Now, that’s not just a matter of comedy for adults versus comedy for kids. That joke is funniest to people readily familiar with the plots of 19th-century European opera, which I generously estimate to be less than 5% of the population. That’s what makes Sesame Street one of the greatest shows on television; they don’t underestimate their audience.

Inevitably, there are lots of small moments in this special that are more significant or more poignant when viewed today. It is almost painfully bittersweet to watch this special knowing that, at the time that it aired, Jim Henson had only about a year left to live. Similarly, Richard Hunt and Northern Calloway both appear in this special (Calloway only briefly), and each of them would pass on, prematurely and tragically, within three years. Some of the international co-productions featured in the special are no longer extant, but it is particularly gut-wrenching to watch the scenes of the Kuwaiti version when you know that the show and its characters were essentially casualties of the 1990 Iraqi invasion.

With that in mind, perhaps the biggest highlight of the special is the segment exploring the pivotal life events depicted on the show, such as Mr. Hooper’s death and the wedding of Maria and Luis, both of which have often been anthologized elsewhere, as well as Miles’ adoption and Big Bird learning of Maria’s pregnancy. These latter two clips are more obscure. In fact, this special is the only place I’ve ever seen the scene in which newlyweds Luis and Maria inform Big Bird that they are expecting a baby, which is really too bad because it’s one of the best examples I’ve ever seen of the respect with which Sesame Street regards its young audience. The explanation that Maria and Luis give to Big Bird’s questions is completely straightforward and honest, and yet it doesn’t tell Big Bird (or the audience) anything more than he needs to know. This segment and the segment on the death of Mr. Hooper illustrate beautifully the skill with which Sesame Street deals with sensitive subject matter; they lay a foundation of essential information which parents can then build upon as they see fit.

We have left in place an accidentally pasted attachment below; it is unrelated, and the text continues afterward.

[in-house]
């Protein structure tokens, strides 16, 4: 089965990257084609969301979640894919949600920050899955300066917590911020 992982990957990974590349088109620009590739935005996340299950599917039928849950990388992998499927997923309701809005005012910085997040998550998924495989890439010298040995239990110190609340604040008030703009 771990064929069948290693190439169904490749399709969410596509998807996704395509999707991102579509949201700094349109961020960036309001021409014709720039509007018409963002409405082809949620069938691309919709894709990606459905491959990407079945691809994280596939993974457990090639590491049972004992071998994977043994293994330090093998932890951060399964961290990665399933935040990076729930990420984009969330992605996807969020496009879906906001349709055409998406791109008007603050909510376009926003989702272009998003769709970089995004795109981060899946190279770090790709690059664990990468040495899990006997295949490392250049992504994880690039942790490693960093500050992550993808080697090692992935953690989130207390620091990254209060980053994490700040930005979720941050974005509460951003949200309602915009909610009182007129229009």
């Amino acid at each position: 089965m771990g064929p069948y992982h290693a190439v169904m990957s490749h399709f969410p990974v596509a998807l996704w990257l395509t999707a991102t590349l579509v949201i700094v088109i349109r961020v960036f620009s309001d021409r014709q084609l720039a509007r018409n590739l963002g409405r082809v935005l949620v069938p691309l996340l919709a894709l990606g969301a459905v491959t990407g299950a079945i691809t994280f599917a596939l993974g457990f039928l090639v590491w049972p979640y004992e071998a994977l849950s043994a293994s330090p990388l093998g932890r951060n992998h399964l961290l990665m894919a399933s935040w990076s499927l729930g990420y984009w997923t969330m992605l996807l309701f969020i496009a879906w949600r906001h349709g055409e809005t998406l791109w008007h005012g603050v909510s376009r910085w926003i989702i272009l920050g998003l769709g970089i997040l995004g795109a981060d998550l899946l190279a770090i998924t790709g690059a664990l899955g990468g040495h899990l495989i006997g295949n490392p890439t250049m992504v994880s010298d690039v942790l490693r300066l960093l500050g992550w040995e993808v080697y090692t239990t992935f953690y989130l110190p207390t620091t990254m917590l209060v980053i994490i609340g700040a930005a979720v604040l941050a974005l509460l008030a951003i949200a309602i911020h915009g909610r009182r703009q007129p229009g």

But the most heartwarming moment of the special comes at the very end, when the entire cast sings Joe Raposo’s masterpiece “Sing.” It starts as a montage of characters singing, and as each character–Muppet and human–appears onscreen, the name of the performer shows along the bottom of the screen. This is a wonderful way of acknowledging and celebrating the work of the actors and the puppeteers alike. With that said, it becomes somewhat confusing because, while most of the puppeteers perform more than one character, each performer’s name appears on the screen only once. So when Herry, Grover and Cookie Monster sing their bit, the caption only says “with David Rudman.” Amusingly, at the time I wasn’t familiar with “Caroll” as a man’s name, so for a long time afterward I believed that Big Bird was performed by a woman. You can imagine my surprise when I finally saw Caroll Spinney on television as himself years later.

It is undeniable that, over the course of 43 years, Sesame Street has changed a lot. It is not my aim to make value judgments about whether the changes have been for better or worse. However, I think it’s fair to say that some of the biggest, most visible changes to the show have been made since this special originally aired, and those changes can be quite jarring to those of us who watched Sesame Street in the ’70s and ’80s and not very often since. One segment in this special features adults who grew up watching Sesame Street, and one of them says, “I have a three-year-old son now, and he loves [Sesame Street], and I remember a lot of the stuff that he’s still watching, and I can share it with him because I went through the same thing.” Today, maybe parents in their 20s can still say that, but considerably fewer parents in their 30s and 40s could. Therefore, for those of us who experienced Sesame Street firsthand during its first 20 years, this special is more than a time capsule: it’s like looking through a scrapbook or reminiscing with an old friend.

The Muppet Mindset by Ryan Dosier,